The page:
The Chick-fil-a Foundation announced a change in giving strategy for next year, which has sparked considerable discussion around the beloved restaurant.
According to their Form 990, the CFA Foundation gave about $15.7M in gifts in 2018. That total is separate from any local giving that CFA Operators (owners of stores) did in their local communities, a requirement for all Operators. The Foundation announced that their 2020 giving will be focused on education, homelessness, and hunger. Not coincidently, those three focus areas align with the community-driven involvement that CFA Operators have been contributing to for years.
A few thoughts about this giving strategy.
CFA gave $15.7M to charity last year, how much did you give? CFA is a generous company: with their employees and with their communities. Maybe we should just be glad that they give at all. They’re a company with a compassionate heart that sees a moral imperative to share their profits to improve the lives of others.
It’s none of your business. People are very concerned about what other people do with their money. Chick-fil-a did the work, it’s their money. If they want to give it away, why would we stand in the way?
Increasing impact. Political giving is a gamble: it either gets you the results you want or it’s 100% wasted. I don’t see this new giving strategy as CFA turning its back on previous gifts, but rather a strategy to guarantee an impact. Dollars that go to programs that strengthen education, get people into permanent housing, or reducing food insecurity has an immediate, personal, and human impact. Every one of those dollars will yield the desired results.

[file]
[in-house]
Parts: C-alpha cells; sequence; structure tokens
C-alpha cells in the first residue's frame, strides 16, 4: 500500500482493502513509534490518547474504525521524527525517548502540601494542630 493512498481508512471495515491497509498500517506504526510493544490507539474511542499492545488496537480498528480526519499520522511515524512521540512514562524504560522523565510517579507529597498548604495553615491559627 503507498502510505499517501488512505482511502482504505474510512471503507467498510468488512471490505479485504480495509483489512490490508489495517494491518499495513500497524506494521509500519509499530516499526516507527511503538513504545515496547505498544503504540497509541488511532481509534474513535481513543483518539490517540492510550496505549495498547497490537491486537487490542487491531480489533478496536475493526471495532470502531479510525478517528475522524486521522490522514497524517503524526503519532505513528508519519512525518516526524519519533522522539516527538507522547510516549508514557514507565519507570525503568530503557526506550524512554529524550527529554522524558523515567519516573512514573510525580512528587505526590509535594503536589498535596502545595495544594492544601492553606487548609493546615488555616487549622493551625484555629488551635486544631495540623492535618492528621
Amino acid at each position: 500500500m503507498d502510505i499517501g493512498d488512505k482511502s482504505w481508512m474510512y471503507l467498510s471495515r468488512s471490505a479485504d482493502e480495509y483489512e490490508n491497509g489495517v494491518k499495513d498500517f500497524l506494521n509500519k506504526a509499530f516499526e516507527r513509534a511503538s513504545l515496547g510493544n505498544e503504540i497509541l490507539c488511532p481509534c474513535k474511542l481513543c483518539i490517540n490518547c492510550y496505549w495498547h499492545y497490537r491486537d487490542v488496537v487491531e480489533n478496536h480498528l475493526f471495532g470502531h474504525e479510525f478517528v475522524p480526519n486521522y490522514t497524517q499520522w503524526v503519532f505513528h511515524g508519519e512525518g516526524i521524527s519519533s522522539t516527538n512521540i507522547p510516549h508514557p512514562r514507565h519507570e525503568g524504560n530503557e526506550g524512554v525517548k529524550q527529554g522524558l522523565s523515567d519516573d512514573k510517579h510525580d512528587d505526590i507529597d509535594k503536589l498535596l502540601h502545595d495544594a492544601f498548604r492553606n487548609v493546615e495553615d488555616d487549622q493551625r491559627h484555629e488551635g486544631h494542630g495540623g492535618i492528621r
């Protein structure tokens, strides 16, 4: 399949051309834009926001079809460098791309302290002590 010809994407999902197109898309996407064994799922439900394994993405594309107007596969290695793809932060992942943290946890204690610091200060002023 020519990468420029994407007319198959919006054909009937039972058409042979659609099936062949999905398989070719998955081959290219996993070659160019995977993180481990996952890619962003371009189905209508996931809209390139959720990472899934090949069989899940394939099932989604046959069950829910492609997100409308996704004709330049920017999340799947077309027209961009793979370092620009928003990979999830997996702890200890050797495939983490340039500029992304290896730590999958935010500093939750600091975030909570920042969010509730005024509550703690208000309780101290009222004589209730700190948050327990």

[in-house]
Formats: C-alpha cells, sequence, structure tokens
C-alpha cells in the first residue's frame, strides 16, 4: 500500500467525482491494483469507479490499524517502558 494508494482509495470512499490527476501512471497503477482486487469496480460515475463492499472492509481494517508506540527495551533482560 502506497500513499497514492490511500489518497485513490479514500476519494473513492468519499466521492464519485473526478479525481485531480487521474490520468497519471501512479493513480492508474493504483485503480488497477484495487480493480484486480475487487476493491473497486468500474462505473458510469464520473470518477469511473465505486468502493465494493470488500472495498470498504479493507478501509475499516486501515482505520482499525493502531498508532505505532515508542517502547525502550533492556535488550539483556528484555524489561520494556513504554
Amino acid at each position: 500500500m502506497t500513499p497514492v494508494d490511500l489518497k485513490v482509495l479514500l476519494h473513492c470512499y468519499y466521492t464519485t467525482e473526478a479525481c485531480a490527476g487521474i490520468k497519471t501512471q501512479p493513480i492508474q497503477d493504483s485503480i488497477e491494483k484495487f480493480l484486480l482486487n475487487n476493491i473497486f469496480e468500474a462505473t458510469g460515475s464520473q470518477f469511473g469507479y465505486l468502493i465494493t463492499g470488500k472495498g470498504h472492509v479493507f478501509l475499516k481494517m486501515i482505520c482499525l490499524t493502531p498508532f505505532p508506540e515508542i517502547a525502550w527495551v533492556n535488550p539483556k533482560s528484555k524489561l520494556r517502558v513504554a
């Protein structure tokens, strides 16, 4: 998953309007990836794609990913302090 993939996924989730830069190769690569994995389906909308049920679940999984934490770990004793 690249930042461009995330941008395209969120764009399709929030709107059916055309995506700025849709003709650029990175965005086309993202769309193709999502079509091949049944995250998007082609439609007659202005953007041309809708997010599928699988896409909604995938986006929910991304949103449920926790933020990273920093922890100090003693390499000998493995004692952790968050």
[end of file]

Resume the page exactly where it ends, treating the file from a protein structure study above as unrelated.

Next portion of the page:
Chick-fil-a makes delicious food that people wait for in drive-thru lines that wrap the building at all hours of the day. In the final analysis, I don’t think they particularly care what people think about their giving strategy. I’m glad that corporations, of all sizes, are so eager to make a positive impact in the lives of their customers and the communities which they serve.